And as for playing your pitiful violin, don’t make it sound as if the JoM was the only book that you’ve ever written. We all know better. Your sympathy ploy may have played in Jolly Old, but your an American now, act like it! (This means don’t ask for my thoughts, just tell me to bugger off. And don’t think that I’ve forgotten that you’re one of the main reasons that I’m allowed in this country, we Canadians are a mean back-stabbing bunch, we just do it with a smile and a toque)
    Oh, and you may have noticed the JoM in that horrific picture of me just above and to the right of the Gentlemen’s companion, in all of its red glory…..

  12. Okay, okay, okay, I’ll just have to settle with you being wrong about this, Jamie, so as long as you’re comfortable with that . . .

    Seriously, though, you’ve given me an idea for a potential new book for beginners. I’ll keep you posted.

  13. I love my Difford’s guide vol. 7 even more than I did vol. 6. Many of the recipes have been updated and arguably improved from their earlier incarnations (and in fact, many of those earlier versions are presented as well.) The only unfortunate aspect of vol. 7 is that they seem to have spared some expense on the actual binding, as the wonderful text fell completely out of it’s equally beautiful hardcover. be careful and beware!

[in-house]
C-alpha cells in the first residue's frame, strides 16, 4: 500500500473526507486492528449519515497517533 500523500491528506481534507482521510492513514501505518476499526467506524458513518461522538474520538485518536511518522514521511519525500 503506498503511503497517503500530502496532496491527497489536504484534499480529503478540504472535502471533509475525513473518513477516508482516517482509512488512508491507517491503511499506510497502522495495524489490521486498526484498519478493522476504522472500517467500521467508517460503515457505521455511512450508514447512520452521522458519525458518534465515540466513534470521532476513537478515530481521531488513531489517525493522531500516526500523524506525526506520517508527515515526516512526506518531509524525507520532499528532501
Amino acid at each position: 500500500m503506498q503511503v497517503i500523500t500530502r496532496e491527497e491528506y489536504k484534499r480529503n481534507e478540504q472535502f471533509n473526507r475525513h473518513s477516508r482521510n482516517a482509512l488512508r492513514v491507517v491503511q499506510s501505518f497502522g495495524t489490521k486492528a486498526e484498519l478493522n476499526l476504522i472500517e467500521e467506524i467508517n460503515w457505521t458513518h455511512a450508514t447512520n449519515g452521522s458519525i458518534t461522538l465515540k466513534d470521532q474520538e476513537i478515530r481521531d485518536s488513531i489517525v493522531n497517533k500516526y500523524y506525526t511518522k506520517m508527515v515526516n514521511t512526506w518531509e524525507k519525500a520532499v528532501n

14. 1965 “Old Mr. Boston ” and Ray Foley’s “The Ultimate Little Shooter Book” are the only bar books I own. There are others? Why?

    Just rying to help,
    –Doc.

  15. Here is a link to an insanely cool booklet that I scanned and posted.

    http://www.flickr.com/photos/7306535@N07/sets/72157594584832755/

  16. Trying to find the recipe for INCAN GOLD which contains pisco and sauvignon blanc wine, plus ????? Send info to walt@incaspirits.com, Thank you

  17. Hey Jamie,

    do you have a complete list your amazing library. It´s my passion to collect books abpout cocktails,spirits and bartending.

  18. You should check out a book titled, “Cocktails of the South Pacific and Beyond” which contains recipes from as far back as the 19th century all the way to the present day from exotic bars around the world.

  19. Wonderful list. I have recently come across quite a unique cocktail book

    Vintage Spirits and Forgotten Cocktails: From the Alamagoozlum to the Zombie 100 Rediscovered Recipes and the Stories Behind Them

    Highly recommended

  20. Ahaa, its good conversation regarding this article at this place at this website, I have read all that, so at this time me also commenting here.